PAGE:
Jacob T VanderPlas
Contact InformationEmail: vanderplas@astro
Office : B337
Phone : 206.543.2922
Fax : 206.685.0403
Dept. of Astronomy
University of Washington
Seattle, WA 98195-1580
3910 15th Ave NE
Seattle, WA 98195-1580
After completing my undergraduate studies in Physics at Calvin College, I took a few years off before returning to academia. In those years I lived in Sendai, Japan, where I taught English at a non-profit student center, then returned to the US and spent two years as an outdoor educator with Mount Hermon Outdoor Science School (just outside Santa Cruz, CA) and Summit Adventure (just outside Yosemite). Those two years working and teaching outdoors among the Redwoods, Sequoias, granite peaks, and dark skies rekindled my interest in science in general, and Astronomy in particular. I began my doctoral studies at the UW in 2006. When not working on my research, I enjoy growing food in my garden, training and competing in local triathlons, and playing bluegrass mandolin.
Research InterestsI started my PhD with a vague interest in cosmology, and a hope to land in an institution with the resources to learn more. UW has offered plenty of opportunities in that area.
Type Ia Supernovae
Machine Learning/Open Source Software
Thesis Project: Weak Gravitational Lensing
Astronomy Education: UW Planetarium
After beginning my graduate studies, I quickly became involved in the SDSS-II supernova team. The project had the advantage of being very sensitive to events in the so-called "redshift desert" between z=0.05 and z=0.4. Under the guidance of PI Rick Kessler, we used the first-year results as a background to do the first serious studies of systematic errors between two of the leading light-curve fitters. It was a long slog, but as one well-known supernova researcher recently told me, "someone had to do it. I'm just glad it wasn't me".
In 2008 I began exploring a nonlinear dimensionality reduction technique called Locally Linear Embedding (LLE). LLE has been broadly studied in various fields relating to computer perception. We showed that it is useful in processing galaxy spectra. In particular, the dimensionality reduction is sensitive to nonlinear effects that are lost by more familiar techniques such as PCA. The LLE code I developed is publicly available within the SSG pages. In addition, this interest in machine learning and data visualization has led to my involvement in a number of python open source packages, including contribution of efficient sparse matrix routines in scipy and contribution of a host of supervised and unsupervised machine learning algorithms to scikit-learn. I am actively involved as a member of the scikit-learn organization, collaborating regularly with CS researchers from around the world in porting efficient machine learning algorithms to python.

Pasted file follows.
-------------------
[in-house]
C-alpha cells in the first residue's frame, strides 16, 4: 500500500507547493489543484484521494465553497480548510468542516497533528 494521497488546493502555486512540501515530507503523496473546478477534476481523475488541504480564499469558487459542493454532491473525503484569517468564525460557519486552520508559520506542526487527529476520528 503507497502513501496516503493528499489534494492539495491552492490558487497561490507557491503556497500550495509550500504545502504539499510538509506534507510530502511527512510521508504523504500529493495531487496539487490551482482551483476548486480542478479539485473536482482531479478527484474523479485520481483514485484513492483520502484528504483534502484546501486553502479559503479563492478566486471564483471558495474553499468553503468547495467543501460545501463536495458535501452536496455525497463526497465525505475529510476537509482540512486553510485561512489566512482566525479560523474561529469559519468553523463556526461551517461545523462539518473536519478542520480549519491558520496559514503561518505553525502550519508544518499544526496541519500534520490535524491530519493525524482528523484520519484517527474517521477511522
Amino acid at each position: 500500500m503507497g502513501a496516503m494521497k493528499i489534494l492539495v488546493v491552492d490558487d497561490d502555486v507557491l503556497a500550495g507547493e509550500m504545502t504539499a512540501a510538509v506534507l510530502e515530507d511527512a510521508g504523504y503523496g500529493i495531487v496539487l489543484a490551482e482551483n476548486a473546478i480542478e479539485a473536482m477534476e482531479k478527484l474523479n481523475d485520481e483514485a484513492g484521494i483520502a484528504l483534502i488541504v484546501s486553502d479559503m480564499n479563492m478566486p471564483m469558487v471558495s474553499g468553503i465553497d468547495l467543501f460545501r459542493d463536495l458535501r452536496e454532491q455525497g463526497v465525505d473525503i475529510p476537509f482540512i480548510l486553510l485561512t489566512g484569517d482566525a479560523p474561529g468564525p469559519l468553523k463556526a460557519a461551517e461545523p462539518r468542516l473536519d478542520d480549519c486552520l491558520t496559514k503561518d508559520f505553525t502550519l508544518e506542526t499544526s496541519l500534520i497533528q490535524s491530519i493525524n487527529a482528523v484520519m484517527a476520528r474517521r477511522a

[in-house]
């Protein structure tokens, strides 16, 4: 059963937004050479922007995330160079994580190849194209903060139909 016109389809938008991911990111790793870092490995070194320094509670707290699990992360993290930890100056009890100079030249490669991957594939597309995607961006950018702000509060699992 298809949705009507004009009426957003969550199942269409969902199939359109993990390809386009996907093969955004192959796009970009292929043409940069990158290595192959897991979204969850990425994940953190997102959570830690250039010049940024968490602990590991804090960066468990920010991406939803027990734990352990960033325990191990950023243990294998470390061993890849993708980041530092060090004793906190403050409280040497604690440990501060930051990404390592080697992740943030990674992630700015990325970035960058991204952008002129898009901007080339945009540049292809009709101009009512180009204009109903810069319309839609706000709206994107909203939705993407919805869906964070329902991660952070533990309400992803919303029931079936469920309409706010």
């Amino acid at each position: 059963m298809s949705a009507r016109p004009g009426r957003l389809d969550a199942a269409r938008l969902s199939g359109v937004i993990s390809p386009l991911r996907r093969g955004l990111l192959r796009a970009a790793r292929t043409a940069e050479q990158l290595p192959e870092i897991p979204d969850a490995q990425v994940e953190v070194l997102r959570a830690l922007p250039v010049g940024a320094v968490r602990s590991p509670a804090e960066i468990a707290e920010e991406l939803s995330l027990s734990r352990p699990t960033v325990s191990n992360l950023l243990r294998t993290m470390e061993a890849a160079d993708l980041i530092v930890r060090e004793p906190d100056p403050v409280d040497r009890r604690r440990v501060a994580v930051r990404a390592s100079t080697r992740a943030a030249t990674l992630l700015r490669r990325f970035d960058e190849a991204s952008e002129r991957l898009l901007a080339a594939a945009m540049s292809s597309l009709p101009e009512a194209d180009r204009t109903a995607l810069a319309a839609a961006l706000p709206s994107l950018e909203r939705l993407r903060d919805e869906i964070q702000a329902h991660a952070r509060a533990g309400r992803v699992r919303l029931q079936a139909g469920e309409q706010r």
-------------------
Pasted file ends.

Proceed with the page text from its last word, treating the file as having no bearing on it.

Mentored by Andrew Connolly and Bhuvnesh Jain (U.Penn), my thesis research involves efficient algorithms for the extraction of cosmological information from weak lensing shear data. Leveraging fast matrix-manipulation algorithms, we have re-expressed many aspects of the problem in terms of linear systems, which can be solved very quickly. My work has addressed 3D tomographic mass-mapping, interpolation of masked shear fields, improved signal-to-noise filtering in shear peak statistics, and alternative methods of obtaining cosmological parameter constraints from two-point information of shear observations. Currently I am working with collaborators from the Dark Energy Survey weak lensing group to apply these methods to a larger array of simulated and observed data.
Since 2007, I have been involved in the University of Washington Planetarium in a variety of positions. For two years, I oversaw our K-12 outreach program, providing free planetarium shows to school groups from the greater Seattle area. More recently, I have managed and coordinated the installation of a new digital projection system in our planetarium, based on World Wide Telescope in collaboration with Microsoft Research (see a feature on the project here). Through these opportunities, I have had the chance to facilitate hands-on exploration of the universe with thousands of people both in Seattle and around the country. Though I've moved on from my official coordination role in the planetarium outreach program, I still volunteer regularly, giving presentations to visiting K-12 school groups.